This isn’t necessary, but I’ve found taking these few extra steps helps hyper-focus Jarvis. In short, I get better results.

Here’s a quick summary of what you do:

  • Change the long-form template instructions each time you start a new subheading in your blog post.
  • Swap the article title for the subheading (I copy and paste the exact subheading into the “title” box)
  • Swap the content instructions to include only what you want Jarvis to write for a specific subheading.
  • Change the keywords to match keywords related to the subheading.

You can repeat this process for each subheading that you want Jarvis to write for you.

Sometimes the keywords remain mostly the same for all of my subheadings. Usually, I’ll change at least one keyword from a broad topic like “” to a more focused keyword such as “Jarvis blog post.”

To give another example, let’s say you are writing a blog post about “the best cat food for outdoor cats.”

One of your subheadings might be, “best rated dry cat food for outdoor cats.”

Your overall keywords for the entire article might be: “the best cat food for outdoor cats,” “best cat food,” and “cat food for outdoor cats.” In this case, I would probably change the keywords to “best rated dry cat food for outdoor cats,” “best dry cat food” and “dry cat food for outdoor cats.”

These subtle changes can work wonders with Jarvis!

7) Ask Jarvis For Quotes, Facts, and Other Stats

You can ask Jarvis for what you need in your blog post and he will usually give it to you.

You can ask Jarvis for:

  • Quotes
  • Jokes
  • Statistics
  • Facts
  • Definitions
  • And more!

For example, you can ask Jarvis, “Find me a quote on motivation.”

When I just typed this into this blog post, Jarvis came back with:

“In order to be creative, sometimes you need the pain of being uninspired. You can’t just sit on a sofa all day and expect great things.”—Robyn O’Brien

Let’s try another example.

This time I asked Jarvis to write me a poem.

My input: Jarvis, write me a poem about love.

Jarvis: “Roses are red, violets blue, when you’re in my arms I feel so good too.” —Jarvis AI Writer

See how easy that was? It really is as easy as asking!

You can ask Jarvis for quotes, poems, and examples throughout your blog post.

Frequently Asked Questions: Blog Post

Will Jarvis Write An Entire Blog Post For Me?

Jarvis can write an entire blog post for you, but it might require more editing than asking him to write small portions of your Jarvis blog post, a little at a time.

I get the best results when I ask Jarvis to write the introduction, then each subheading of my article, and the conclusion. I don’t ask him to write all of these parts all at once.

When Jarvis writes a little at a time, the content usually needs less editing and is more relevant.

This is why I also prefer to use the “medium” and “short” content-length output.

Does Jarvis Write Accurate Information?

Jarvis is not a researcher, so it’s good to always double-check his facts.

Since Jarvis is an AI writer, his information is not always 100% accurate, but it is usually close.

Therefore, you should always double-check the accuracy of important information in your Jarvis blog post. Hopefully, one day Jarvis will write perfect content, but until then, you still need to fact-check him.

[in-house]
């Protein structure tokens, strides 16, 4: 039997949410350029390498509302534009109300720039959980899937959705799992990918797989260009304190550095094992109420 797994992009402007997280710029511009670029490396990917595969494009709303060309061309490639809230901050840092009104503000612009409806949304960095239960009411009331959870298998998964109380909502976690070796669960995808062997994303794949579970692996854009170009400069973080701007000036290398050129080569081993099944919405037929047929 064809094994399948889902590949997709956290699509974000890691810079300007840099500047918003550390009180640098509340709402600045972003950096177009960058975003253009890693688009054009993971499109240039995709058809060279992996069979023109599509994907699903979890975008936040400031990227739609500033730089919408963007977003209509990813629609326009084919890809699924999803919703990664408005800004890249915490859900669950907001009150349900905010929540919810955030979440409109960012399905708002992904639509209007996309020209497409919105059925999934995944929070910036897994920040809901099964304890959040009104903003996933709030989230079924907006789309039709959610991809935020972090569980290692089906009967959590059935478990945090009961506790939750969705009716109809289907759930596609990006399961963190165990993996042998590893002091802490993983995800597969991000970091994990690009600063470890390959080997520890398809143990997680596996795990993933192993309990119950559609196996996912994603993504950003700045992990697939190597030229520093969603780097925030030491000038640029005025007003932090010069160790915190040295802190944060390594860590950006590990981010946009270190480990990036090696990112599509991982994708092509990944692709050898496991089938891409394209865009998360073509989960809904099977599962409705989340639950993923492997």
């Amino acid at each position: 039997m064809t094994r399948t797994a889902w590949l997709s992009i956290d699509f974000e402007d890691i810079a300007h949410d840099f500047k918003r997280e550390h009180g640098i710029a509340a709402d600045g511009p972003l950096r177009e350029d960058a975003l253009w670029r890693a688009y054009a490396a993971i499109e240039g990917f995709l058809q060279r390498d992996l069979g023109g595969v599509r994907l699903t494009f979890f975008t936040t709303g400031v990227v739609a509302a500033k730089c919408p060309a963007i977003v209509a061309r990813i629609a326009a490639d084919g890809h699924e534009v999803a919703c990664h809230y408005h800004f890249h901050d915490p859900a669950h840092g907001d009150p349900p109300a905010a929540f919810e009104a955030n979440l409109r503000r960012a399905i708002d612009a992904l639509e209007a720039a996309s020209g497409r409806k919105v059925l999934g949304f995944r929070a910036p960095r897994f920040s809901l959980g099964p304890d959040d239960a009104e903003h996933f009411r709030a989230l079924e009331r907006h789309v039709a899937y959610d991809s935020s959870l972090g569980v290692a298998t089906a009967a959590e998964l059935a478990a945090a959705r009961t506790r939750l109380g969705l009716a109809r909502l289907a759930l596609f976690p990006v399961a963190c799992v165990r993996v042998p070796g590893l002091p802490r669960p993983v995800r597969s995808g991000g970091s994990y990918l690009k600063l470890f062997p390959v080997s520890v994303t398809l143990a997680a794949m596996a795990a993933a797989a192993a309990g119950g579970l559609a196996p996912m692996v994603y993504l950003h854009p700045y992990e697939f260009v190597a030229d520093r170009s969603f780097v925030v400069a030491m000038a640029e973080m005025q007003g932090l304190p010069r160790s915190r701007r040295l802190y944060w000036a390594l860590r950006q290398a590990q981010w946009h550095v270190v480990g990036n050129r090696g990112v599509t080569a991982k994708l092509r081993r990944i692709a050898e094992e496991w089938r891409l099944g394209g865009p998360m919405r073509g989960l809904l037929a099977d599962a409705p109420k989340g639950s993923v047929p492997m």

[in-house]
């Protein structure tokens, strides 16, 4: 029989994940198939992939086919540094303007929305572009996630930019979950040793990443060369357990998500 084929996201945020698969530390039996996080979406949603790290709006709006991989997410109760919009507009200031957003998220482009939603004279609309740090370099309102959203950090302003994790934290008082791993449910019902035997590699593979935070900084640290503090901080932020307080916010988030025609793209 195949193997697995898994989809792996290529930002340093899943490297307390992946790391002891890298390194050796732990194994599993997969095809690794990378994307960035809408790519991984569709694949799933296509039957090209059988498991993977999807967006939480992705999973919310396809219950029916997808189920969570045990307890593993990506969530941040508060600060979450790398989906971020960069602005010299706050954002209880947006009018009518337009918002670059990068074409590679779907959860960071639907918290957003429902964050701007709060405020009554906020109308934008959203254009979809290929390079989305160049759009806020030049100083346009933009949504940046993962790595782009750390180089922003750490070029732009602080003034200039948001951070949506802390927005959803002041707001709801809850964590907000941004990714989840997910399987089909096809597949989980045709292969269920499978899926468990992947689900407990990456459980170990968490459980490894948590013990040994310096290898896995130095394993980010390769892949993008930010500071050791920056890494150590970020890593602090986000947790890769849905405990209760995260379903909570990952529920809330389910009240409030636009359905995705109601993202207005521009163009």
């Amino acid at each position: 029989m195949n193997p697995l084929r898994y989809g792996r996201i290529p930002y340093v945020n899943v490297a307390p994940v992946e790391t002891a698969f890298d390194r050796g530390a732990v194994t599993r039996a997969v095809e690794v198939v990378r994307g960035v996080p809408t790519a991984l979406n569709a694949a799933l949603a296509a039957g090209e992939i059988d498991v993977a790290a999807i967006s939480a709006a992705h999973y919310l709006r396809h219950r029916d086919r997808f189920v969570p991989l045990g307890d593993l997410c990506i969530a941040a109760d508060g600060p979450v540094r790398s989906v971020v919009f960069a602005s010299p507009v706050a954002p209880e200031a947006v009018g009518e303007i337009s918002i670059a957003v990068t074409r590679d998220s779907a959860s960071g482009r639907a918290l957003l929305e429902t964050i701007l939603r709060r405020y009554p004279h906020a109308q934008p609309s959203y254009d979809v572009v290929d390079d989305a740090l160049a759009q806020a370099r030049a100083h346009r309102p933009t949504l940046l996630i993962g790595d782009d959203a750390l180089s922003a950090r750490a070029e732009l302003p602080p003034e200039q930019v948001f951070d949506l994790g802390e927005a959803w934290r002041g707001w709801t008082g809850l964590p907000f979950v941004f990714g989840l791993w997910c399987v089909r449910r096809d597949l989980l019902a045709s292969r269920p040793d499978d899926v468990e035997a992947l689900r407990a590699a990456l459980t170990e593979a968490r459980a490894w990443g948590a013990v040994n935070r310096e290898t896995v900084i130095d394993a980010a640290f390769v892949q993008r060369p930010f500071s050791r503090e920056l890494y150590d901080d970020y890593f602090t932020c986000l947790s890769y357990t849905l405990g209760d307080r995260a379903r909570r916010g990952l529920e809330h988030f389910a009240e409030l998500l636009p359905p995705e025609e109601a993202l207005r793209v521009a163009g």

He’s awesome, but he’s not magic.

Does Jarvis Copy Other Articles?

No, Jarvis does not copy other articles. He absorbed all the information from the internet in 2019.

He does not copy and paste from other articles, nor steal their content. Through machine learning, he assembled a vast virtual storehouse of knowledge he uses to generate content.

Does Jarvis Write Original Content?

Yes, Jarvis writes original content. He combines everything he knows with your instructions to generate plagiarism-free copy.

The creators of Jarvis promise 99% original content, but I have never experienced any content issues. And I check all of my content with a paid plagiarism checker.

So far, no issues.

Where Does Jarvis Get His Content?

Jarvis learned all the information on the internet in 2019. Therefore, he is not as good with generating copy for current or trending topics.

However, he will use his existing knowledge to generate the best content for you. Usually, the information still works. Then you just spend a few minutes adding anything he missed.

Summary of Takeaways

Since this is a long article, I thought it might be helpful to summarize the 7 tips for writing a Jarvis blog post.

Here they are:

  1. Tell Jarvis exactly what you want him to write.
  2. Write in bite-sized chunks (use the “Medium” output length)
  3. Use special shortcodes to guide Jarvis (*** and ##)
  4. Prompt Jarvis with sentences.
  5. Prompt Jarvis with questions.
  6. Swap out the instructions often.
  7. Ask Jarvis for quotes, jokes, and examples.

As a visual reminder, here is an infographic to help you remember these 7 tips (feel free to save the image with attribution):

Infographic on how to write blog posts
Infographic by Author via Canva—Jarvis Blog Post

Final Thoughts on Jarvis Blog Posts

I’m completely blown away by how much Jarvis helps me write blog posts faster. I hope you find him to be just as helpful for you.

If you haven’t already, go try Jarvis. There is no better time to get started. The developers add new features almost weekly, so the price is likely to go up. Some of the pricing has already changed.